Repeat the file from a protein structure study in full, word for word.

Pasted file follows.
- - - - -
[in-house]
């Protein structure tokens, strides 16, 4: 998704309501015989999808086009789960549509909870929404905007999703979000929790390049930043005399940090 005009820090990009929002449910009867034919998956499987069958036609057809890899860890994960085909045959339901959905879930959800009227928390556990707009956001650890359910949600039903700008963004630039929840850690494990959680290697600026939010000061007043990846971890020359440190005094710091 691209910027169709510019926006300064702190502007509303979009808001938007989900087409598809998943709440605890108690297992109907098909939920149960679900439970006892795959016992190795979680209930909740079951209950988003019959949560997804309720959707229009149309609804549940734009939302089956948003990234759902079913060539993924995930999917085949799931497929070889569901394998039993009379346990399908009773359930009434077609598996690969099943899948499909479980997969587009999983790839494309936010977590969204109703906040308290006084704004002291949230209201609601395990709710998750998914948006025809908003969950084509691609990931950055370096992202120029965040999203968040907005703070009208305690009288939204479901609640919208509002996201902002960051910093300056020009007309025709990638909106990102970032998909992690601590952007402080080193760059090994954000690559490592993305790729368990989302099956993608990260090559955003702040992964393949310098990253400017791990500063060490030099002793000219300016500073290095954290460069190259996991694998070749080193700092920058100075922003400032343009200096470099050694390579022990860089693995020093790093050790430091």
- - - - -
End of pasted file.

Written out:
[in-house]
């Protein structure tokens, strides 16, 4: 998704309501015989999808086009789960549509909870929404905007999703979000929790390049930043005399940090 005009820090990009929002449910009867034919998956499987069958036609057809890899860890994960085909045959339901959905879930959800009227928390556990707009956001650890359910949600039903700008963004630039929840850690494990959680290697600026939010000061007043990846971890020359440190005094710091 691209910027169709510019926006300064702190502007509303979009808001938007989900087409598809998943709440605890108690297992109907098909939920149960679900439970006892795959016992190795979680209930909740079951209950988003019959949560997804309720959707229009149309609804549940734009939302089956948003990234759902079913060539993924995930999917085949799931497929070889569901394998039993009379346990399908009773359930009434077609598996690969099943899948499909479980997969587009999983790839494309936010977590969204109703906040308290006084704004002291949230209201609601395990709710998750998914948006025809908003969950084509691609990931950055370096992202120029965040999203968040907005703070009208305690009288939204479901609640919208509002996201902002960051910093300056020009007309025709990638909106990102970032998909992690601590952007402080080193760059090994954000690559490592993305790729368990989302099956993608990260090559955003702040992964393949310098990253400017791990500063060490030099002793000219300016500073290095954290460069190259996991694998070749080193700092920058100075922003400032343009200096470099050694390579022990860089693995020093790093050790430091």